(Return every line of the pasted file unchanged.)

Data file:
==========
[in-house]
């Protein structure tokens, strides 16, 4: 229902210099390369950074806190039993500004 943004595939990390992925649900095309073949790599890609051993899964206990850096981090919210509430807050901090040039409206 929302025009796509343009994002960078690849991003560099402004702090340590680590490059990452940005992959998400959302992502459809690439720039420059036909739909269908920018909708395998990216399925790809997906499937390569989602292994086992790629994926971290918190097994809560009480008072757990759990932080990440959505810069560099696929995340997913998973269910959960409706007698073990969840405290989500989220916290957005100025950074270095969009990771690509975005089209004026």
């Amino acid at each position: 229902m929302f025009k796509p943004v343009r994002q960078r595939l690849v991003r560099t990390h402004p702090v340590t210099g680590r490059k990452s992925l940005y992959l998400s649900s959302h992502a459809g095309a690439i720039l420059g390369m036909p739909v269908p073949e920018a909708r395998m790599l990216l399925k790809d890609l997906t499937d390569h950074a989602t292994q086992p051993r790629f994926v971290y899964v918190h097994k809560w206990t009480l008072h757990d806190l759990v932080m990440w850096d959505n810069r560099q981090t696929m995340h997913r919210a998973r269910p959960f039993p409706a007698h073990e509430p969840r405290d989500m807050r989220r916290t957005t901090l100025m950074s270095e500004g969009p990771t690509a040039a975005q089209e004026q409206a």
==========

[in-house]
């Protein structure tokens, strides 16, 4: 229902210099390369950074806190039993500004 943004595939990390992925649900095309073949790599890609051993899964206990850096981090919210509430807050901090040039409206 929302025009796509343009994002960078690849991003560099402004702090340590680590490059990452940005992959998400959302992502459809690439720039420059036909739909269908920018909708395998990216399925790809997906499937390569989602292994086992790629994926971290918190097994809560009480008072757990759990932080990440959505810069560099696929995340997913998973269910959960409706007698073990969840405290989500989220916290957005100025950074270095969009990771690509975005089209004026």
């Amino acid at each position: 229902m929302f025009k796509p943004v343009r994002q960078r595939l690849v991003r560099t990390h402004p702090v340590t210099g680590r490059k990452s992925l940005y992959l998400s649900s959302h992502a459809g095309a690439i720039l420059g390369m036909p739909v269908p073949e920018a909708r395998m790599l990216l399925k790809d890609l997906t499937d390569h950074a989602t292994q086992p051993r790629f994926v971290y899964v918190h097994k809560w206990t009480l008072h757990d806190l759990v932080m990440w850096d959505n810069r560099q981090t696929m995340h997913r919210a998973r269910p959960f039993p409706a007698h073990e509430p969840r405290d989500m807050r989220r916290t957005t901090l100025m950074s270095e500004g969009p990771t690509a040039a975005q089209e004026q409206a």